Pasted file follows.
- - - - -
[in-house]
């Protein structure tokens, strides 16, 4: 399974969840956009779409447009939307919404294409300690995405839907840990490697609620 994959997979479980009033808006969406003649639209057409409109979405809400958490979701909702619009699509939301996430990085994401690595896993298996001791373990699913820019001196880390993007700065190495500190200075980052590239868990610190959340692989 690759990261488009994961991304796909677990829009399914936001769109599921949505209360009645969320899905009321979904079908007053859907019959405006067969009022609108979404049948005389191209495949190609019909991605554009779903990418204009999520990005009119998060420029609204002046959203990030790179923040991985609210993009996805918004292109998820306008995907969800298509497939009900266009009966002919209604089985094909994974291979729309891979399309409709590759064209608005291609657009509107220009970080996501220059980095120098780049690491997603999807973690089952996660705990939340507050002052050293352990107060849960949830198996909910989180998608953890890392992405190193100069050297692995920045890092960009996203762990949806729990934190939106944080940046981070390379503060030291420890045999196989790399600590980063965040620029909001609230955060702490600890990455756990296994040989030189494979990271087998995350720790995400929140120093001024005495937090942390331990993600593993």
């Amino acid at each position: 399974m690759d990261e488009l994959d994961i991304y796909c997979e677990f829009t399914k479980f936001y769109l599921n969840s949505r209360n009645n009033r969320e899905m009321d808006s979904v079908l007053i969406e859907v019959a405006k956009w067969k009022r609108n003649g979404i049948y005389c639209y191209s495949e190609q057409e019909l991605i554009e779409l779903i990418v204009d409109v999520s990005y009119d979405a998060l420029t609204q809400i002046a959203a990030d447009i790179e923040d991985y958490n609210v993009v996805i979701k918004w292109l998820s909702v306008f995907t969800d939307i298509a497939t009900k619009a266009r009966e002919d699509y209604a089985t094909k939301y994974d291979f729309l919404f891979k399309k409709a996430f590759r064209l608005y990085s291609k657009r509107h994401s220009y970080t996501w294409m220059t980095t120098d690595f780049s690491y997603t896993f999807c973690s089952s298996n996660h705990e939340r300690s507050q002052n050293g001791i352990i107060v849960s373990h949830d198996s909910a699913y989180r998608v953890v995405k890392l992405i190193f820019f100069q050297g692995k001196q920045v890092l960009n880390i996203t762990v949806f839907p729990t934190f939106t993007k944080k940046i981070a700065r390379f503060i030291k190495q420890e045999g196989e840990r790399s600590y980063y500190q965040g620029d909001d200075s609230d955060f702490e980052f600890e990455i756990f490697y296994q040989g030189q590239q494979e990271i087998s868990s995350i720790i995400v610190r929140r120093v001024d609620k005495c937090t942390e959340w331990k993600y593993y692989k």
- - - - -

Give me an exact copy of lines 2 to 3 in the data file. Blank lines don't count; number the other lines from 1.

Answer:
């Protein structure tokens, strides 16, 4: 399974969840956009779409447009939307919404294409300690995405839907840990490697609620 994959997979479980009033808006969406003649639209057409409109979405809400958490979701909702619009699509939301996430990085994401690595896993298996001791373990699913820019001196880390993007700065190495500190200075980052590239868990610190959340692989 690759990261488009994961991304796909677990829009399914936001769109599921949505209360009645969320899905009321979904079908007053859907019959405006067969009022609108979404049948005389191209495949190609019909991605554009779903990418204009999520990005009119998060420029609204002046959203990030790179923040991985609210993009996805918004292109998820306008995907969800298509497939009900266009009966002919209604089985094909994974291979729309891979399309409709590759064209608005291609657009509107220009970080996501220059980095120098780049690491997603999807973690089952996660705990939340507050002052050293352990107060849960949830198996909910989180998608953890890392992405190193100069050297692995920045890092960009996203762990949806729990934190939106944080940046981070390379503060030291420890045999196989790399600590980063965040620029909001609230955060702490600890990455756990296994040989030189494979990271087998995350720790995400929140120093001024005495937090942390331990993600593993």
């Amino acid at each position: 399974m690759d990261e488009l994959d994961i991304y796909c997979e677990f829009t399914k479980f936001y769109l599921n969840s949505r209360n009645n009033r969320e899905m009321d808006s979904v079908l007053i969406e859907v019959a405006k956009w067969k009022r609108n003649g979404i049948y005389c639209y191209s495949e190609q057409e019909l991605i554009e779409l779903i990418v204009d409109v999520s990005y009119d979405a998060l420029t609204q809400i002046a959203a990030d447009i790179e923040d991985y958490n609210v993009v996805i979701k918004w292109l998820s909702v306008f995907t969800d939307i298509a497939t009900k619009a266009r009966e002919d699509y209604a089985t094909k939301y994974d291979f729309l919404f891979k399309k409709a996430f590759r064209l608005y990085s291609k657009r509107h994401s220009y970080t996501w294409m220059t980095t120098d690595f780049s690491y997603t896993f999807c973690s089952s298996n996660h705990e939340r300690s507050q002052n050293g001791i352990i107060v849960s373990h949830d198996s909910a699913y989180r998608v953890v995405k890392l992405i190193f820019f100069q050297g692995k001196q920045v890092l960009n880390i996203t762990v949806f839907p729990t934190f939106t993007k944080k940046i981070a700065r390379f503060i030291k190495q420890e045999g196989e840990r790399s600590y980063y500190q965040g620029d909001d200075s609230d955060f702490e980052f600890e990455i756990f490697y296994q040989g030189q590239q494979e990271i087998s868990s995350i720790i995400v610190r929140r120093v001024d609620k005495c937090t942390e959340w331990k993600y593993y692989k």